Drawing on the great post-war figures of avant-garde poetry and visceral text art, and so interrogating the limitations of these definitions, The Poem Brut will refer back to European figures still profoundly underappreciated in the UK, most especially in literature. Henri Michaux, Christian Dotremont, Karel Appel, Asger Jorn, the CoBrA group, Messa.
Works that explore language as markings, that return to the lost languages of linguistic history alongside the immediacy of groundbreaking art movements that used text freely and influenced practitioners from Basquiat to Twombly, will be created and brought into focus. Both those who pioneered such works in poetry and art will be brought together, from the last seven decades and the now.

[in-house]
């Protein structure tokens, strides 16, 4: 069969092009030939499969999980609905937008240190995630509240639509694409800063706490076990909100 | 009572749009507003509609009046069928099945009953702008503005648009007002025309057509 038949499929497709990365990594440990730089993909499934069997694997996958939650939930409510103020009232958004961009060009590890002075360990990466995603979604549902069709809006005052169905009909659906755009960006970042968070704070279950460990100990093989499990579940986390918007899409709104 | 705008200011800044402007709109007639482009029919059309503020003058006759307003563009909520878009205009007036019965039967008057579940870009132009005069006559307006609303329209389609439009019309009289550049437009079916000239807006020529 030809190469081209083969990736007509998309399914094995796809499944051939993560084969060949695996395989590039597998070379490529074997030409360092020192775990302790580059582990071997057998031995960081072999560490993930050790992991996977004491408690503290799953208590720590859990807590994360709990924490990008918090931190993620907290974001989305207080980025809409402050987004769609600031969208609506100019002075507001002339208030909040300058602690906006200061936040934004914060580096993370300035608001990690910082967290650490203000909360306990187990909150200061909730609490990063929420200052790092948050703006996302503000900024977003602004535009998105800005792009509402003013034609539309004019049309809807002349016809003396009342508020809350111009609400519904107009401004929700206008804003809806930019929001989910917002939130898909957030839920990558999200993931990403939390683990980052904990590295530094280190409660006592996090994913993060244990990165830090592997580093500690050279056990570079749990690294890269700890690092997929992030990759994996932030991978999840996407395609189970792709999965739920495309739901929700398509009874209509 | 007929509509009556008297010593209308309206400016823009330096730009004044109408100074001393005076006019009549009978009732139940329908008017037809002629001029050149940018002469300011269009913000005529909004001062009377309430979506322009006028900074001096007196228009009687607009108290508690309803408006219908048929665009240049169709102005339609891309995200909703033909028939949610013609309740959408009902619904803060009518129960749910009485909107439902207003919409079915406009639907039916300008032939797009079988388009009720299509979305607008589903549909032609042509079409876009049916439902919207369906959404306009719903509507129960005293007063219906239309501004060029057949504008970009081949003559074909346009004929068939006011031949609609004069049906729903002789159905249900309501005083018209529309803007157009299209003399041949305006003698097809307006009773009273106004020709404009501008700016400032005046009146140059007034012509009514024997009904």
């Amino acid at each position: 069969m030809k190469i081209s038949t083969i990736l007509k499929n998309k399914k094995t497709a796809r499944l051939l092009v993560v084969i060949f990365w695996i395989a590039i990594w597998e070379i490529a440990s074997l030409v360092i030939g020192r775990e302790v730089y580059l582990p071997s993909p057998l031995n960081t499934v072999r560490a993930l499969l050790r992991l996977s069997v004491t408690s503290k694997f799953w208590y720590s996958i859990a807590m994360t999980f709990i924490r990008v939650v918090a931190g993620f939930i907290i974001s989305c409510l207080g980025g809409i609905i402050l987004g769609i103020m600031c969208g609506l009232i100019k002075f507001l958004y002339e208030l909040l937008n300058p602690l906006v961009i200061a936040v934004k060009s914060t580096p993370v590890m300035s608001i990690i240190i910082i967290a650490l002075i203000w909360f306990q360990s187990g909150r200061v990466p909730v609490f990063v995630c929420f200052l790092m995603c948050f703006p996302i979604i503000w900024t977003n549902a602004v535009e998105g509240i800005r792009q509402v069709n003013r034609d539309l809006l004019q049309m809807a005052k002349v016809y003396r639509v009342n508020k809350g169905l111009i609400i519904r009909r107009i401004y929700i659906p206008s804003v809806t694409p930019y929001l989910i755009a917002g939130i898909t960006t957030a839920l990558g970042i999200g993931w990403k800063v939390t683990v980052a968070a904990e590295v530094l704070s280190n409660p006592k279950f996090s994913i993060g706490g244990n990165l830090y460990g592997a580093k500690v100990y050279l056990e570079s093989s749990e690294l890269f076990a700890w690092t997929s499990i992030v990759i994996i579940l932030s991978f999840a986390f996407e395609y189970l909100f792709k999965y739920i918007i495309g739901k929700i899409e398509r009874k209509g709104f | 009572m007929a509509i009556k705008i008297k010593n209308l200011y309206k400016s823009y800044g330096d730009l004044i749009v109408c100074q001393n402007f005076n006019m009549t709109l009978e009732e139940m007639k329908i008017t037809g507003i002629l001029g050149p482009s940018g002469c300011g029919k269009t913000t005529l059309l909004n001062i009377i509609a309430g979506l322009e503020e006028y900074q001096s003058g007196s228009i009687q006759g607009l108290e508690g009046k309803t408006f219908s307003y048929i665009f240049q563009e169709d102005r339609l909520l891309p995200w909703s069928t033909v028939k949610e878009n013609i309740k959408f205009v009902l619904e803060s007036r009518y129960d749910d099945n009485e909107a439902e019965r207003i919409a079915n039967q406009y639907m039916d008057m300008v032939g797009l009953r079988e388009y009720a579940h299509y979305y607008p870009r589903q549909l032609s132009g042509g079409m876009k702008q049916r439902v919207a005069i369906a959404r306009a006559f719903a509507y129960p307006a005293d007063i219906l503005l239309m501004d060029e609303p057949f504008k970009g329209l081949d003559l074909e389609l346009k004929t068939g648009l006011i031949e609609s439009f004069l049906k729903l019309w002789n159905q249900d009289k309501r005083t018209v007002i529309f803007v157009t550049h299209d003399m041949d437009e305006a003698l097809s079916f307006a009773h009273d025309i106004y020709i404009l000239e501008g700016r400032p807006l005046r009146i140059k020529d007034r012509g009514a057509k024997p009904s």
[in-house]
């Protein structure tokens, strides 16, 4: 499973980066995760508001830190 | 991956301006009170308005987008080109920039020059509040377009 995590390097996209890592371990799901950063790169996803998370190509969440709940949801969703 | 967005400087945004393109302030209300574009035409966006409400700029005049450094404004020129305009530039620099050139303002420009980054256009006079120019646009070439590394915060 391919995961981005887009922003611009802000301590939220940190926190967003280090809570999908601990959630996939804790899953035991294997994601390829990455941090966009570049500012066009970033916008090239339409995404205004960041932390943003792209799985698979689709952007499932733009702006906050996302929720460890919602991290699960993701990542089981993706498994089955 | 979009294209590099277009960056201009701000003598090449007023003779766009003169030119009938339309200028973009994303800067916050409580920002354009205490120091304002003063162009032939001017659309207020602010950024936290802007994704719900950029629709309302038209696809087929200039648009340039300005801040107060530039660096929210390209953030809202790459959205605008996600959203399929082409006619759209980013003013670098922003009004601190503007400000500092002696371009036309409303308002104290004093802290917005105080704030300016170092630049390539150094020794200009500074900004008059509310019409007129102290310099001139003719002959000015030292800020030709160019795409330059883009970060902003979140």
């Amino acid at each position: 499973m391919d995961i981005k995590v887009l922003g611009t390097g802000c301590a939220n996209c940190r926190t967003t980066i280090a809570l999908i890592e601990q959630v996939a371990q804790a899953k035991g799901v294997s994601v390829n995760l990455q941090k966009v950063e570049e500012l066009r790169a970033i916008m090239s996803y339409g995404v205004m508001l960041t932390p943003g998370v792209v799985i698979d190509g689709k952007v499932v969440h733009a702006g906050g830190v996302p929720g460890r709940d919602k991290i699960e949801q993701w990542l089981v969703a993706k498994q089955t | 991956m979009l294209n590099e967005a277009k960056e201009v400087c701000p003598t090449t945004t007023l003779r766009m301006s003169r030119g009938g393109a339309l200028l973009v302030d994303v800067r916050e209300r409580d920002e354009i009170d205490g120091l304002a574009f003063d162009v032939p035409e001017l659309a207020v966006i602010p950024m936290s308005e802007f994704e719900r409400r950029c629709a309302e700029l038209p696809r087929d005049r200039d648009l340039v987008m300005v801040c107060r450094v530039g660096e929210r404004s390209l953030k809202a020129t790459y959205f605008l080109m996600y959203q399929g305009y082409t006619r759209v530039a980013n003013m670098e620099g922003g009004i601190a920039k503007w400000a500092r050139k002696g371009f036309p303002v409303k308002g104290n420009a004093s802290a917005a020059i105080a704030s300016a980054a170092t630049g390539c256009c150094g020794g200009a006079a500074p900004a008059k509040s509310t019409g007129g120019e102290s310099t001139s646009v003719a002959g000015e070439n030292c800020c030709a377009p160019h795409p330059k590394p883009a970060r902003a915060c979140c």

I fear my best work behind me / Stranger Press : November 2017
A book of poem-bruts. A fractured, overwhelmed, handwritten victim of colour, brutalist child-like portraiture, abstract illustration and negative space. The works call back to the post-war and latter 20th century explorations of the CoBrA group - especially – Pierre Alechinsky, Asger Jorn, Karel Appel – who have been influential on my thinking and work. / Artworks have been published in Oxford Poetry, Test Centre magazine, Gorse Magazine, Partisan Hotel, Fractalia. http://www.stevenjfowler.com/ifear
Aletta Ocean's Alphabet Empire / Hesterglock Press : November 2017
A book of pansemic or asemic writings, hand wrought, using indian ink, techniques edging around writing, vying with abstraction, watercolour. The drawings of Henri Michaux, the writing art of Christian Dotremont, others I can throw in, Yves Klein.
New Prim / Hesterglock Press : 2018